bemusing musings of a bewildered brush-wielder

my teacher

The cavernous room was quiet, save for the sounds of rickety easels recoiling from the advance of bristle brushes.  A soft, golden light descended from a large window that was high above all of our heads.  The smell of medium, turpentine, and cigarettes had been absorbed into the cracked plaster walls, and would eventually become an odour associated with art itself.  Footsteps quietly shuffled back and forth, artists walking away from the easel, now back again.  An occasional scooter came screaming down the alleyway, and its noise traveled up the flight of marble steps to our studio.  Nobody noticed, everyone was concentrating on the figure of a Serbian woman who was posing, seated at the far side of the room.  There were twelve of us painting, immersed in the calligraphic contour of the middle eastern woman, translating the observations from the felt world to the world of the canvas.

Suddenly, the silence was broken by the sound of footsteps at the bottom of the marble steps.  A unanimous groan went out, as every artist knew that the heavy heeled footsteps would soon bring some intruder to the door.  Up the marble steps the confident footsteps marched, their steady momentum indicating purposeful walking.  The hypnotic trance of painting had been broken, there would be a knock at the studio door any second now.

The door burst open, and in walked a short man who was face was swallowed by his heavy black trenchcoat, save for the plenteous burst of white whiskers which spilled out over his chest.  His forehead was particularly flat, with a broad expanse of furrowed wrinkles disappearing into dark eye sockets.  He stood with his legs widely spaced, his hands clenched behind his back, and his chin pointing up- he was assuming the position of importance.  All the artists in the room were English, save for myself, and at that moment I was particularly glad to be in their company.  The English have a wonderful way of being underwhelmed by anybody who demands attention.  They stood with their brushes in their hands, their eyelids low, cigarettes hanging from their disenchanted lips, heads cocked to the side- their body language choreographed to send the most confident intruder into awkward retreat.  But they did not know who they were dealing with.

“I am Pyotr Ilyovitch, head of Moskva Academy of Fine Arts, Professor Emeritus of Achademy Repin, ze only painter to win twice awards in Classical Figure, nine times elected to senior developer of ze Ecorchet Anatomic Studies, Recipient of Repin Award in Compositions, artistic advisor to scientific study paints at prestigious Hermitage Museum, and churrently am Painter in Residence at Russian School of International painting, Brussels.  I would like to speak with ze Charles Cecil.”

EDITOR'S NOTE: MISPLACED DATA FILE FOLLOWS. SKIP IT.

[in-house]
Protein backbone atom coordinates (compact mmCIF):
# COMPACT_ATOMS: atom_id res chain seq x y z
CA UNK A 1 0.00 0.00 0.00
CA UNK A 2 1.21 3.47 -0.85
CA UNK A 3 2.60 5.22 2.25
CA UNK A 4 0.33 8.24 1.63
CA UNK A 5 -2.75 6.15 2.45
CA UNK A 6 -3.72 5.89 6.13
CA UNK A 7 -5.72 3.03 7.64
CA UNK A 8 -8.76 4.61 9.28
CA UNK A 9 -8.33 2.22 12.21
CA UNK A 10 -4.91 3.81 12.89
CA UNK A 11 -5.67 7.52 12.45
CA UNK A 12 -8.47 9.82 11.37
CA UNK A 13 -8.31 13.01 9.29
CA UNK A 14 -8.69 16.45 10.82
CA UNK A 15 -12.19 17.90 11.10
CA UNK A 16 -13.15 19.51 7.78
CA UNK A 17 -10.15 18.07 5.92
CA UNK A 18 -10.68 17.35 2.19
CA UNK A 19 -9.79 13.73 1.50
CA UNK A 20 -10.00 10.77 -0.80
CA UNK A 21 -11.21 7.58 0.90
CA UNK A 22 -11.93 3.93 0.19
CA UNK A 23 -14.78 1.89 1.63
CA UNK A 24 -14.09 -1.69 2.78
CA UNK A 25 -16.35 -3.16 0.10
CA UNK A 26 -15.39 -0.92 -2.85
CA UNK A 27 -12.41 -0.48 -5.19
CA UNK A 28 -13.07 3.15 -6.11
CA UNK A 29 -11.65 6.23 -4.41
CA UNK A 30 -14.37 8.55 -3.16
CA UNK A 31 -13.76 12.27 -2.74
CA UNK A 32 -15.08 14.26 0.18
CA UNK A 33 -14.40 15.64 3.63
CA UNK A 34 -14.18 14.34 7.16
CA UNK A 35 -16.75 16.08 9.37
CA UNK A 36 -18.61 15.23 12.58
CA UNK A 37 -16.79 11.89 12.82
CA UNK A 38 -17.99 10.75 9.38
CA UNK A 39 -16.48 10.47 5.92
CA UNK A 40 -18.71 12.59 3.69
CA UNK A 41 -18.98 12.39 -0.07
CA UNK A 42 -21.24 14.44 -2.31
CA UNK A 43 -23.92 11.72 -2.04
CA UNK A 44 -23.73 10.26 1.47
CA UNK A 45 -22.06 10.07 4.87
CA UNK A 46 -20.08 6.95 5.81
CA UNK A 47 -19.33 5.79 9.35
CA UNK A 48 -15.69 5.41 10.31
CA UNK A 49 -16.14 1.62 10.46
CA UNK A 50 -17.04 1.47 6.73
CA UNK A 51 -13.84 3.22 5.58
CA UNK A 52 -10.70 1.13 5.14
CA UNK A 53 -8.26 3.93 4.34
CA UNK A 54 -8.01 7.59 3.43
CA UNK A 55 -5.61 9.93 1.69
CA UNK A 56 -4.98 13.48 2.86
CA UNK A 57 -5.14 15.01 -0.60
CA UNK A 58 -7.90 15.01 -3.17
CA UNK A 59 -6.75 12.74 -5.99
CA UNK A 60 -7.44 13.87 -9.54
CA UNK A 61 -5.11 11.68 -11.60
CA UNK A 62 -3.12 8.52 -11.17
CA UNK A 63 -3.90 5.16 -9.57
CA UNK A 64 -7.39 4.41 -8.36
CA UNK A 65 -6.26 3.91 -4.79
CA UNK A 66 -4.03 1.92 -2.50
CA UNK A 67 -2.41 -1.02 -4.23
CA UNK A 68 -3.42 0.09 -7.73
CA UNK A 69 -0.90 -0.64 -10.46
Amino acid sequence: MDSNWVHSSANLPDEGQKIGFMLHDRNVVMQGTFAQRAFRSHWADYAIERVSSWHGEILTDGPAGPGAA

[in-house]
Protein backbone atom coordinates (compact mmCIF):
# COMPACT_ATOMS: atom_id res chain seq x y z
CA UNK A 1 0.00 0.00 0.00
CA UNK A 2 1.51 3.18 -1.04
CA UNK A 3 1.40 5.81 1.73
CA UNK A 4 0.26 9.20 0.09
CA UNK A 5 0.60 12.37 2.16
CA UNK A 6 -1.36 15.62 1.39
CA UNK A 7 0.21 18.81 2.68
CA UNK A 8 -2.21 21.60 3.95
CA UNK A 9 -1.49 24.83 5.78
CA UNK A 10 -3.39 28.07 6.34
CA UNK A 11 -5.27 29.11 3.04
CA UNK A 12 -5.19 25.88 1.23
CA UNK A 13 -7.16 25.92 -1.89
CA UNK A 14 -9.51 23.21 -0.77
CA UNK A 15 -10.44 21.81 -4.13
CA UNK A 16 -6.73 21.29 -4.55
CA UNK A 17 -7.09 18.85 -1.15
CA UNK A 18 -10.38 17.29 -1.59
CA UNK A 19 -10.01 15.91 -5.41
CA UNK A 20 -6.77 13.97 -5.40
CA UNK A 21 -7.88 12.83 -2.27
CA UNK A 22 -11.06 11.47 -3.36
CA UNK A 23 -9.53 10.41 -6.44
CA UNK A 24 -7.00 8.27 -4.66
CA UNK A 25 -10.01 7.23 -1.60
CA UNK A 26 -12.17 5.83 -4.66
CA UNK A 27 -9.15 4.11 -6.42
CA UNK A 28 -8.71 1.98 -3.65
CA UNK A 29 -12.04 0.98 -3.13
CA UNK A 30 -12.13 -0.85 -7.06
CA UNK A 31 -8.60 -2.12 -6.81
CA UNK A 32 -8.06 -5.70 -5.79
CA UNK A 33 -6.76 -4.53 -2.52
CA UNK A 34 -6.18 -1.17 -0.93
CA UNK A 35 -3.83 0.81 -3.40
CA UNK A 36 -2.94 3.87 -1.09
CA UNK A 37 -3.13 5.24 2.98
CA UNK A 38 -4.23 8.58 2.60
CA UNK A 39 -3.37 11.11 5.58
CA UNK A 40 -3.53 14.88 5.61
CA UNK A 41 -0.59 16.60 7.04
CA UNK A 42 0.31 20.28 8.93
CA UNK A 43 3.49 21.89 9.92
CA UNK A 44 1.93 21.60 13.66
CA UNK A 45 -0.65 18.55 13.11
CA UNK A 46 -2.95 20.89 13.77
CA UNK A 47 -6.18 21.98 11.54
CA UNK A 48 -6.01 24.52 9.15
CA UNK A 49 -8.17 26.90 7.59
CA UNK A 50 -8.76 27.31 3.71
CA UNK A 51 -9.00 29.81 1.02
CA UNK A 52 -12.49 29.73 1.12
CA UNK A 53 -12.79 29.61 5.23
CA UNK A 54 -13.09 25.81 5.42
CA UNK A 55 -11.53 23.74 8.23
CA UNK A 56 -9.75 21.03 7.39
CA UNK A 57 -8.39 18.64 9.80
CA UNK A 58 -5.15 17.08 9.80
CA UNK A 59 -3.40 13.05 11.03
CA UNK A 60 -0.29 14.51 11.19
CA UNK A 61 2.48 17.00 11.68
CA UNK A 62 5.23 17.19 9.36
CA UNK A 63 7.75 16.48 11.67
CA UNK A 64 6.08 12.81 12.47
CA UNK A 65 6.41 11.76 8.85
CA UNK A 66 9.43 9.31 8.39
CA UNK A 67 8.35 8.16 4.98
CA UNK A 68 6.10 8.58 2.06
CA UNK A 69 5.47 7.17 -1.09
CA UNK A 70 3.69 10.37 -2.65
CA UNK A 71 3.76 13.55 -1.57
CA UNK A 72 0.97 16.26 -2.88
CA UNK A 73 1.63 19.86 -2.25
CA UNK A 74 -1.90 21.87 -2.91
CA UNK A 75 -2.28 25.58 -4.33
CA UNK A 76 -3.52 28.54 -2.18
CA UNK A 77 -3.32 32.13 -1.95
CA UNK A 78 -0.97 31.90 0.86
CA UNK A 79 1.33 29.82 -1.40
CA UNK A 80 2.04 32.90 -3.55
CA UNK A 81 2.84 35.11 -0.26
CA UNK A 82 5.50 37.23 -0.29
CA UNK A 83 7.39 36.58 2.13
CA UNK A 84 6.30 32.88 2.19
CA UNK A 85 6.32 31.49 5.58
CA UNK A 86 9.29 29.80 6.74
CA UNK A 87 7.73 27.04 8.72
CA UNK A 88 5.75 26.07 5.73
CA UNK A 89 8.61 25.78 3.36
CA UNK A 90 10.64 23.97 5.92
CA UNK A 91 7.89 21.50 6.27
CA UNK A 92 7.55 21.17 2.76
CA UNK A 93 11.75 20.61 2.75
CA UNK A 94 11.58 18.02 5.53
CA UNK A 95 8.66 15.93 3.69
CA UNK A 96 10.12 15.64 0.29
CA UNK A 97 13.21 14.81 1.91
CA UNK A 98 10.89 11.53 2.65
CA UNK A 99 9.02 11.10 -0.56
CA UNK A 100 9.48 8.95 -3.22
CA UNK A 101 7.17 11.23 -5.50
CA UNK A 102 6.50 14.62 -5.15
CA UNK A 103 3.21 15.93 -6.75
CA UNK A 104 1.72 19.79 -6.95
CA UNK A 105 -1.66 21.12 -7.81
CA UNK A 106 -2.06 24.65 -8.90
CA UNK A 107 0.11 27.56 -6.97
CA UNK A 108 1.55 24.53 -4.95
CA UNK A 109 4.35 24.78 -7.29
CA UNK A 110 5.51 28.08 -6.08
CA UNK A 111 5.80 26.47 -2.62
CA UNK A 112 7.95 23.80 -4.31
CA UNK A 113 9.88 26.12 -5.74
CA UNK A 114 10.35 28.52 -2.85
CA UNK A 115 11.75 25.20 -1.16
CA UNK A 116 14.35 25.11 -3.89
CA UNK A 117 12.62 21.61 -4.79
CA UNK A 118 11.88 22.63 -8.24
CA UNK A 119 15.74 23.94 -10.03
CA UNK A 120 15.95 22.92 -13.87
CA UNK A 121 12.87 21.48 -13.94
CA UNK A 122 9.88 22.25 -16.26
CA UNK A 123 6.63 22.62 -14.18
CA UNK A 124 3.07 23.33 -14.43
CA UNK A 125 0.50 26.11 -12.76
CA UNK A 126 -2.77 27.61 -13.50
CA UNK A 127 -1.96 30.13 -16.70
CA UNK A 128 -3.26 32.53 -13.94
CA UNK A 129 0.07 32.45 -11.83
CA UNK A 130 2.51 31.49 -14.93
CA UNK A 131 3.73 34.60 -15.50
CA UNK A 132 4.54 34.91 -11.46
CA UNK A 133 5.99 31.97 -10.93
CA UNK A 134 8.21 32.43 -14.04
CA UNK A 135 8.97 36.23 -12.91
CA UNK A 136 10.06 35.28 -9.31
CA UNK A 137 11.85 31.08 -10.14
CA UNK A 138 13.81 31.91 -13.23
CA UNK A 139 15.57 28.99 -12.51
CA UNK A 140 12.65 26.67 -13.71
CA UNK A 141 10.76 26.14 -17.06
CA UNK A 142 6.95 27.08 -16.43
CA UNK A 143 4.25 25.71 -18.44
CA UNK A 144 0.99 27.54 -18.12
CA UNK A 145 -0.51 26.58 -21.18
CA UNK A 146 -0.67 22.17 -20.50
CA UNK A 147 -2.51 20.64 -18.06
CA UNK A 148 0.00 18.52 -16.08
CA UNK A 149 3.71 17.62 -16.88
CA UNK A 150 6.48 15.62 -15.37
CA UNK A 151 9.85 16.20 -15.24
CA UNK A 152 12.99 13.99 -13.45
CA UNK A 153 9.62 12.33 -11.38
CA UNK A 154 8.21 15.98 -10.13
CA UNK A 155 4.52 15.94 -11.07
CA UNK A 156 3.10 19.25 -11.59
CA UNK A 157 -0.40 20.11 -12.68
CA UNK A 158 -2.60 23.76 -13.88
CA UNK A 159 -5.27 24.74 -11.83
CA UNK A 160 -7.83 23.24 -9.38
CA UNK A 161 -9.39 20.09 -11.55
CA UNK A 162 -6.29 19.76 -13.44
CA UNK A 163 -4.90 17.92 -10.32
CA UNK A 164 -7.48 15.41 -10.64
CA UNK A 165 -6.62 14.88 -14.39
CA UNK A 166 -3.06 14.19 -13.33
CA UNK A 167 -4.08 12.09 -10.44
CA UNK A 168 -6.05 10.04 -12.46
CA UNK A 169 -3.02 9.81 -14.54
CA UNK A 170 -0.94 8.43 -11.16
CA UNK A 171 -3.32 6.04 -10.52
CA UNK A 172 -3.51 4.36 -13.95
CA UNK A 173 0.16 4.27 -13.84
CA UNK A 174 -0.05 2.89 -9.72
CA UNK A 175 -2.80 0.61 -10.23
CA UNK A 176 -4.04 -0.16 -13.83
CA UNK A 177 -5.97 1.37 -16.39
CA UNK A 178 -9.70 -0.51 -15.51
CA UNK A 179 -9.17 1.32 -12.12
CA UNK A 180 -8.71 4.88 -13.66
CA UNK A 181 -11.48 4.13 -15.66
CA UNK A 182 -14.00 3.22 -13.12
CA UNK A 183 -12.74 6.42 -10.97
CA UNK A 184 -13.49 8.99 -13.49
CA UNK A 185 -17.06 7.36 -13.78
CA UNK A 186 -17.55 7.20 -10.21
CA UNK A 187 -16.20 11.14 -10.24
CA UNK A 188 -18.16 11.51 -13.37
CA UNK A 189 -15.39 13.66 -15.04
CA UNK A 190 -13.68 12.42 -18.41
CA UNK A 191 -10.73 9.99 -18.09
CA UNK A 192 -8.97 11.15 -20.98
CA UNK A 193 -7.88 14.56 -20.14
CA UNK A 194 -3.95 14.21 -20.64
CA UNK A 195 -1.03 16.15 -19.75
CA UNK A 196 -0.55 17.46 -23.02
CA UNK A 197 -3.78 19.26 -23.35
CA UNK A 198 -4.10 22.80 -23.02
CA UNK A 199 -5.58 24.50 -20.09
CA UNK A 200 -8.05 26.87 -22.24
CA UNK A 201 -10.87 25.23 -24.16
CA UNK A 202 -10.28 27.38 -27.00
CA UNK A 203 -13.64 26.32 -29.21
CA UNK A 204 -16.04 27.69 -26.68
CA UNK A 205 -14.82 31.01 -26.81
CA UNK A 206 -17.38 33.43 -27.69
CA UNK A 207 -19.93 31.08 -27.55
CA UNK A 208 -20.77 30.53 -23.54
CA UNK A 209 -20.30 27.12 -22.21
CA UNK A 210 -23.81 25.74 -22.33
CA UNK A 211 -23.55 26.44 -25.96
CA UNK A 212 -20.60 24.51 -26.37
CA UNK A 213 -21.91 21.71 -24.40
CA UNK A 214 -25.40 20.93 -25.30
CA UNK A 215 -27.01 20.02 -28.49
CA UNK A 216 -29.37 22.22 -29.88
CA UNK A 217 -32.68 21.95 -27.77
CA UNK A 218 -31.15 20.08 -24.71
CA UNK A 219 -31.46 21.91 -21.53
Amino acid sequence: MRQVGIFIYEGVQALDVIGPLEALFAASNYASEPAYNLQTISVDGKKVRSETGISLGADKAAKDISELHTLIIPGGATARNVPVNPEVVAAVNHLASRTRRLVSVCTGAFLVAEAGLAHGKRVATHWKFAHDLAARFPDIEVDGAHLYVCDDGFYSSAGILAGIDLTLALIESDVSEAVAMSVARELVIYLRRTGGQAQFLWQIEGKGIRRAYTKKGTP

Fifteen awkward seconds of silence elapsed, followed by “Quite right, I’ll go and get Charles for you.  Wait here.”

Two minutes later, the low bass of Charles’ voice could be heard coming.  I couldn’t quite make out words, but I knew from the intonation of his voice that he was in high spirits, and eager to speak with the guest.  Charles burst through the door, squinting at the light, brushing aside short hair that was perpetually in his face.  He had blue jeans on, and a tattered brown sport coat over a plain button down shirt.  He approached the black trenchcoat and whiskers with bounding steps, hand extended, and with his plain, midwestern American accent said “Hi, Charles Cecil, welcome.”

And then, good heavens, it started all over again.  In a deep, booming monotone Russian drone, the visitor proclaimed “I am Pyotr Ilyovitch, head of Moskva Academy of Fine Arts, Professor Emeritus of Achademy Repin, ze only painter to win twice awards in Classical Figure, nine times elected to senior developer of ze Ecorchet Anatomic Studies, Recipient of Repin Award in Compositions, artistic advisor to scientific study paints at prestigious Hermitage Museum, and churrently am Painter in Residence at Russian School International painting, Brussels.”

During the entire monologue, Charles stood with his hand thoughtfully placed on his chin, smiling softly.  When the final word had marched out of the man’s mouth, Charles said in a booming, happy voice “Well, my my my.  Now- can you paint?”

The room exploded, we were all laughing pretty hard.  I had to leave the room because I was laughing so hard, I had tears rolling down my face.

Charles Cecil had absolutely no tolerance for artistic arrogance in any of its forms, whether it be the Doctor of Post Modern Studies in Woman’s Ethnic Art of the University of Harvard,  or the head of the Repin Academy of Russia.  With a keen ability to fell the tallest oak with a single swing of his axe, he is a sort of John Bunyan of Baroque painting, a self described keeper of the gate.  He had created his world within Florence, and this world honored no titles.  I found this altogether heartening, because he specifically reached beyond my inconspicuous background, and treated me as well as any aristocrat who walked through his doors.